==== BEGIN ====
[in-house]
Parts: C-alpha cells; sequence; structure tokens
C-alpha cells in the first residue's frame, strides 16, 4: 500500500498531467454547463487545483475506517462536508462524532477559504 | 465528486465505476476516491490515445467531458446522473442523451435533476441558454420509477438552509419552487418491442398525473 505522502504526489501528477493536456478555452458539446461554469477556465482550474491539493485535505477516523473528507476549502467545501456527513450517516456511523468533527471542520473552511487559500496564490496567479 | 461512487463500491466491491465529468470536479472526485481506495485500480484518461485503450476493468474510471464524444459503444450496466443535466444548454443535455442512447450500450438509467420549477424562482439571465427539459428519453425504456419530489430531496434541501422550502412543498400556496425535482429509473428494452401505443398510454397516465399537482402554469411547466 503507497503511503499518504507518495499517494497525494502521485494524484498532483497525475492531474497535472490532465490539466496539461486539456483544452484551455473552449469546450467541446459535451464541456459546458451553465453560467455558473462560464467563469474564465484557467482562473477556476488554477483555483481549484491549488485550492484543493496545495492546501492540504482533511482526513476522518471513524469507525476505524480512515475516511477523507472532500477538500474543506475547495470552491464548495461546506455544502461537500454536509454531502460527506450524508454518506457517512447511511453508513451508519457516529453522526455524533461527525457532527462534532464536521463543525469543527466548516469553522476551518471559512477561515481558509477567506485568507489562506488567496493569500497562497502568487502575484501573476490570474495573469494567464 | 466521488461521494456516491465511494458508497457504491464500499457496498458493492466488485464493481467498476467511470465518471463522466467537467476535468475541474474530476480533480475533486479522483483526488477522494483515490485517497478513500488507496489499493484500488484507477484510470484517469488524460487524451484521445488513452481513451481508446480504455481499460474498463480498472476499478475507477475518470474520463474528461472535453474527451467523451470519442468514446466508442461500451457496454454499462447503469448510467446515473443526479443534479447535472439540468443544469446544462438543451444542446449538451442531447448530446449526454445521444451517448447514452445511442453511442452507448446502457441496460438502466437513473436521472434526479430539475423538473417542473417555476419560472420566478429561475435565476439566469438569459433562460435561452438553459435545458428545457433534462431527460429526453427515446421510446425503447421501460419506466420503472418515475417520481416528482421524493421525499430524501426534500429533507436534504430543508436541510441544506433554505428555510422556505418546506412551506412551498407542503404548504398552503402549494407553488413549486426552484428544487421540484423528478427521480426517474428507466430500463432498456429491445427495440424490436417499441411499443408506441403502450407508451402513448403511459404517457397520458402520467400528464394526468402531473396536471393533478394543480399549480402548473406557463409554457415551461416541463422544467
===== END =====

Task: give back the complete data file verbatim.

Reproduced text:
[in-house]
Parts: C-alpha cells; sequence; structure tokens
C-alpha cells in the first residue's frame, strides 16, 4: 500500500498531467454547463487545483475506517462536508462524532477559504 | 465528486465505476476516491490515445467531458446522473442523451435533476441558454420509477438552509419552487418491442398525473 505522502504526489501528477493536456478555452458539446461554469477556465482550474491539493485535505477516523473528507476549502467545501456527513450517516456511523468533527471542520473552511487559500496564490496567479 | 461512487463500491466491491465529468470536479472526485481506495485500480484518461485503450476493468474510471464524444459503444450496466443535466444548454443535455442512447450500450438509467420549477424562482439571465427539459428519453425504456419530489430531496434541501422550502412543498400556496425535482429509473428494452401505443398510454397516465399537482402554469411547466 503507497503511503499518504507518495499517494497525494502521485494524484498532483497525475492531474497535472490532465490539466496539461486539456483544452484551455473552449469546450467541446459535451464541456459546458451553465453560467455558473462560464467563469474564465484557467482562473477556476488554477483555483481549484491549488485550492484543493496545495492546501492540504482533511482526513476522518471513524469507525476505524480512515475516511477523507472532500477538500474543506475547495470552491464548495461546506455544502461537500454536509454531502460527506450524508454518506457517512447511511453508513451508519457516529453522526455524533461527525457532527462534532464536521463543525469543527466548516469553522476551518471559512477561515481558509477567506485568507489562506488567496493569500497562497502568487502575484501573476490570474495573469494567464 | 466521488461521494456516491465511494458508497457504491464500499457496498458493492466488485464493481467498476467511470465518471463522466467537467476535468475541474474530476480533480475533486479522483483526488477522494483515490485517497478513500488507496489499493484500488484507477484510470484517469488524460487524451484521445488513452481513451481508446480504455481499460474498463480498472476499478475507477475518470474520463474528461472535453474527451467523451470519442468514446466508442461500451457496454454499462447503469448510467446515473443526479443534479447535472439540468443544469446544462438543451444542446449538451442531447448530446449526454445521444451517448447514452445511442453511442452507448446502457441496460438502466437513473436521472434526479430539475423538473417542473417555476419560472420566478429561475435565476439566469438569459433562460435561452438553459435545458428545457433534462431527460429526453427515446421510446425503447421501460419506466420503472418515475417520481416528482421524493421525499430524501426534500429533507436534504430543508436541510441544506433554505428555510422556505418546506412551506412551498407542503404548504398552503402549494407553488413549486426552484428544487421540484423528478427521480426517474428507466430500463432498456429491445427495440424490436417499441411499443408506441403502450407508451402513448403511459404517457397520458402520467400528464394526468402531473396536471393533478394543480399549480402548473406557463409554457415551461416541463422544467